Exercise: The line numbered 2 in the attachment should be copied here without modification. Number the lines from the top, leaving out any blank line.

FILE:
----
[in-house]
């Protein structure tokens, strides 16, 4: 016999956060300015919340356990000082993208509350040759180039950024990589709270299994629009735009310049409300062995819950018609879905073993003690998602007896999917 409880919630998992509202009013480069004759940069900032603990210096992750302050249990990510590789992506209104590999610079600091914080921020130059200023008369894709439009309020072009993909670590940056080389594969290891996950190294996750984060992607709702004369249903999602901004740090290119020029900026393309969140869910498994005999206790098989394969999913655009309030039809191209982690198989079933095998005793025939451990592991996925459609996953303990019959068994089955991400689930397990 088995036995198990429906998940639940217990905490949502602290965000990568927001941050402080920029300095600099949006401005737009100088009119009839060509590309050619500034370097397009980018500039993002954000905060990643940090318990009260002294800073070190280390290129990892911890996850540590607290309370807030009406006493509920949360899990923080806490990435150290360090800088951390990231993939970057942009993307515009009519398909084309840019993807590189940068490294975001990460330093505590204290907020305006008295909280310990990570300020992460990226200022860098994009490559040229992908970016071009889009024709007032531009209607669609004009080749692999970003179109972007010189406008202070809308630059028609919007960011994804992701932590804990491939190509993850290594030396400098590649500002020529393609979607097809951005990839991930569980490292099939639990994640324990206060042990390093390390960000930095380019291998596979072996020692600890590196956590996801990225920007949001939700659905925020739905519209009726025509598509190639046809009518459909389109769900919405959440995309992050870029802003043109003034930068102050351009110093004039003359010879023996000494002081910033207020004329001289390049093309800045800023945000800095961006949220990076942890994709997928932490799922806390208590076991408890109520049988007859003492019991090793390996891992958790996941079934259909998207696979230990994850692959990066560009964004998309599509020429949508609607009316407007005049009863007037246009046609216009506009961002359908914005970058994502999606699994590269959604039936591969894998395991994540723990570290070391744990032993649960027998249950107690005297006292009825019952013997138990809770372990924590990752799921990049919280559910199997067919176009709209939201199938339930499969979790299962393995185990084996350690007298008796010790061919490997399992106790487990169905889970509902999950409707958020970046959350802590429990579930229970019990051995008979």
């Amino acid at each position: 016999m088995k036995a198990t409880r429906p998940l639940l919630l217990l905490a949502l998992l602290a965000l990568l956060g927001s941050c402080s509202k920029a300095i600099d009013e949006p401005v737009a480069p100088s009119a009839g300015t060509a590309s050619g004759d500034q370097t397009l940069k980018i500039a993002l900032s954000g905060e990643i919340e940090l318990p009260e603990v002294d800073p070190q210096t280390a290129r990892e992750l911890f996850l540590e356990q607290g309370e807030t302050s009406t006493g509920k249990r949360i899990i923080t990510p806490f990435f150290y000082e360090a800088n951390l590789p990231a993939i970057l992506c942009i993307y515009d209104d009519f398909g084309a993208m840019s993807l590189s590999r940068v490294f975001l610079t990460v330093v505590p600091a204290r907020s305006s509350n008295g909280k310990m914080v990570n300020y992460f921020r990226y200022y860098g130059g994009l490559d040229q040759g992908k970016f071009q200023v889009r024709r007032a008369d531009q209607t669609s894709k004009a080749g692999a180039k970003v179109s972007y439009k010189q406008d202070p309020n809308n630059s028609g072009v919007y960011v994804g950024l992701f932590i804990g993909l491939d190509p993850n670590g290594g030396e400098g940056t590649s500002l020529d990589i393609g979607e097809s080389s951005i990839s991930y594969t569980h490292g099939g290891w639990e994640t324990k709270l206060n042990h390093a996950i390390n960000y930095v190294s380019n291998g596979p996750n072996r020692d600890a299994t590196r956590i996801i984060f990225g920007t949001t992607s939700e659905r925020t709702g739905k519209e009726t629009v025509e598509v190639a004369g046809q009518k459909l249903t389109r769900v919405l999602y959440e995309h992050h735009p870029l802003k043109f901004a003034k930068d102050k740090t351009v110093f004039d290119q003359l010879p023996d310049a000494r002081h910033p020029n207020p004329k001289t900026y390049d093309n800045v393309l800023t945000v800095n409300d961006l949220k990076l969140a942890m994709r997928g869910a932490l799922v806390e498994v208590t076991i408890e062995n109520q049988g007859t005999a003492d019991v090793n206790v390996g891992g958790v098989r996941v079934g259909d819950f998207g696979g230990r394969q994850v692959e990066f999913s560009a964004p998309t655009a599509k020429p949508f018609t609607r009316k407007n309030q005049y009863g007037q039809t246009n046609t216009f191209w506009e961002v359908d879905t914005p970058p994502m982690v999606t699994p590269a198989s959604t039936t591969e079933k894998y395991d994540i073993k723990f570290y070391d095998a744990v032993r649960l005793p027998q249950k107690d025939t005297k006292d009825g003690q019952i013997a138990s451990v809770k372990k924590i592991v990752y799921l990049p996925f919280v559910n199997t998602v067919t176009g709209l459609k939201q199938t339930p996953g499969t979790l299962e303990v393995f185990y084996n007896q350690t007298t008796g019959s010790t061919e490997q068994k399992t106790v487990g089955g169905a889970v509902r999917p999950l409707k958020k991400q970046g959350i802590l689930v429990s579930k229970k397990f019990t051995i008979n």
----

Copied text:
């Protein structure tokens, strides 16, 4: 016999956060300015919340356990000082993208509350040759180039950024990589709270299994629009735009310049409300062995819950018609879905073993003690998602007896999917 409880919630998992509202009013480069004759940069900032603990210096992750302050249990990510590789992506209104590999610079600091914080921020130059200023008369894709439009309020072009993909670590940056080389594969290891996950190294996750984060992607709702004369249903999602901004740090290119020029900026393309969140869910498994005999206790098989394969999913655009309030039809191209982690198989079933095998005793025939451990592991996925459609996953303990019959068994089955991400689930397990 088995036995198990429906998940639940217990905490949502602290965000990568927001941050402080920029300095600099949006401005737009100088009119009839060509590309050619500034370097397009980018500039993002954000905060990643940090318990009260002294800073070190280390290129990892911890996850540590607290309370807030009406006493509920949360899990923080806490990435150290360090800088951390990231993939970057942009993307515009009519398909084309840019993807590189940068490294975001990460330093505590204290907020305006008295909280310990990570300020992460990226200022860098994009490559040229992908970016071009889009024709007032531009209607669609004009080749692999970003179109972007010189406008202070809308630059028609919007960011994804992701932590804990491939190509993850290594030396400098590649500002020529393609979607097809951005990839991930569980490292099939639990994640324990206060042990390093390390960000930095380019291998596979072996020692600890590196956590996801990225920007949001939700659905925020739905519209009726025509598509190639046809009518459909389109769900919405959440995309992050870029802003043109003034930068102050351009110093004039003359010879023996000494002081910033207020004329001289390049093309800045800023945000800095961006949220990076942890994709997928932490799922806390208590076991408890109520049988007859003492019991090793390996891992958790996941079934259909998207696979230990994850692959990066560009964004998309599509020429949508609607009316407007005049009863007037246009046609216009506009961002359908914005970058994502999606699994590269959604039936591969894998395991994540723990570290070391744990032993649960027998249950107690005297006292009825019952013997138990809770372990924590990752799921990049919280559910199997067919176009709209939201199938339930499969979790299962393995185990084996350690007298008796010790061919490997399992106790487990169905889970509902999950409707958020970046959350802590429990579930229970019990051995008979």